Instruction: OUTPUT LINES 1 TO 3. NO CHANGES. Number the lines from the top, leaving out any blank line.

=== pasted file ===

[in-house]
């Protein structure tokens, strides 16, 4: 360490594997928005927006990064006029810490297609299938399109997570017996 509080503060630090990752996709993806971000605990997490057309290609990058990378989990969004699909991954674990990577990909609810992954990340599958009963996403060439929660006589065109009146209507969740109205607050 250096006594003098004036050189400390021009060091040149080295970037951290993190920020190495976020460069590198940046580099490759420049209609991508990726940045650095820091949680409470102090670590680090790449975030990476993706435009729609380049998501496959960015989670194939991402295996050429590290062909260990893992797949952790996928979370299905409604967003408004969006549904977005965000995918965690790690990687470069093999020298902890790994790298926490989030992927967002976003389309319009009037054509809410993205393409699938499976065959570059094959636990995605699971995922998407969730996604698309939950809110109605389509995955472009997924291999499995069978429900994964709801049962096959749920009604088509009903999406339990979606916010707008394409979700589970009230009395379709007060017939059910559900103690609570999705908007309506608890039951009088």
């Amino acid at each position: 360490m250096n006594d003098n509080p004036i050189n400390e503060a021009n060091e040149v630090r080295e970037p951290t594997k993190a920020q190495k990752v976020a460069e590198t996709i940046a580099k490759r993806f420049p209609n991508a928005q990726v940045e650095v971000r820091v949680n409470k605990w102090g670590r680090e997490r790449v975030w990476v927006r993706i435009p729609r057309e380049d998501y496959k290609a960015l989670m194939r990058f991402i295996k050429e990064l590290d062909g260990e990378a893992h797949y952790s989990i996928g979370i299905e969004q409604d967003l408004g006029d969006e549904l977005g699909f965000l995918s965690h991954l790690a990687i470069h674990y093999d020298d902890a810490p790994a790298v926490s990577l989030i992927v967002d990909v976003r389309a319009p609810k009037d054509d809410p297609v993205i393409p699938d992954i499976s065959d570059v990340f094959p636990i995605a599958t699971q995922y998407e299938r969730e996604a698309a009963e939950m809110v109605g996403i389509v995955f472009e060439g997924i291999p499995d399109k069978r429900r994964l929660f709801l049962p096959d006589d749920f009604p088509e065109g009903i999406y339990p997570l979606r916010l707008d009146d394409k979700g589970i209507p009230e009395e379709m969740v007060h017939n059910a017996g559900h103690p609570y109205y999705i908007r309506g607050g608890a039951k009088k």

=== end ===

[in-house]
């Protein structure tokens, strides 16, 4: 360490594997928005927006990064006029810490297609299938399109997570017996 509080503060630090990752996709993806971000605990997490057309290609990058990378989990969004699909991954674990990577990909609810992954990340599958009963996403060439929660006589065109009146209507969740109205607050 250096006594003098004036050189400390021009060091040149080295970037951290993190920020190495976020460069590198940046580099490759420049209609991508990726940045650095820091949680409470102090670590680090790449975030990476993706435009729609380049998501496959960015989670194939991402295996050429590290062909260990893992797949952790996928979370299905409604967003408004969006549904977005965000995918965690790690990687470069093999020298902890790994790298926490989030992927967002976003389309319009009037054509809410993205393409699938499976065959570059094959636990995605699971995922998407969730996604698309939950809110109605389509995955472009997924291999499995069978429900994964709801049962096959749920009604088509009903999406339990979606916010707008394409979700589970009230009395379709007060017939059910559900103690609570999705908007309506608890039951009088």
């Amino acid at each position: 360490m250096n006594d003098n509080p004036i050189n400390e503060a021009n060091e040149v630090r080295e970037p951290t594997k993190a920020q190495k990752v976020a460069e590198t996709i940046a580099k490759r993806f420049p209609n991508a928005q990726v940045e650095v971000r820091v949680n409470k605990w102090g670590r680090e997490r790449v975030w990476v927006r993706i435009p729609r057309e380049d998501y496959k290609a960015l989670m194939r990058f991402i295996k050429e990064l590290d062909g260990e990378a893992h797949y952790s989990i996928g979370i299905e969004q409604d967003l408004g006029d969006e549904l977005g699909f965000l995918s965690h991954l790690a990687i470069h674990y093999d020298d902890a810490p790994a790298v926490s990577l989030i992927v967002d990909v976003r389309a319009p609810k009037d054509d809410p297609v993205i393409p699938d992954i499976s065959d570059v990340f094959p636990i995605a599958t699971q995922y998407e299938r969730e996604a698309a009963e939950m809110v109605g996403i389509v995955f472009e060439g997924i291999p499995d399109k069978r429900r994964l929660f709801l049962p096959d006589d749920f009604p088509e065109g009903i999406y339990p997570l979606r916010l707008d009146d394409k979700g589970i209507p009230e009395e379709m969740v007060h017939n059910a017996g559900h103690p609570y109205y999705i908007r309506g607050g608890a039951k009088k």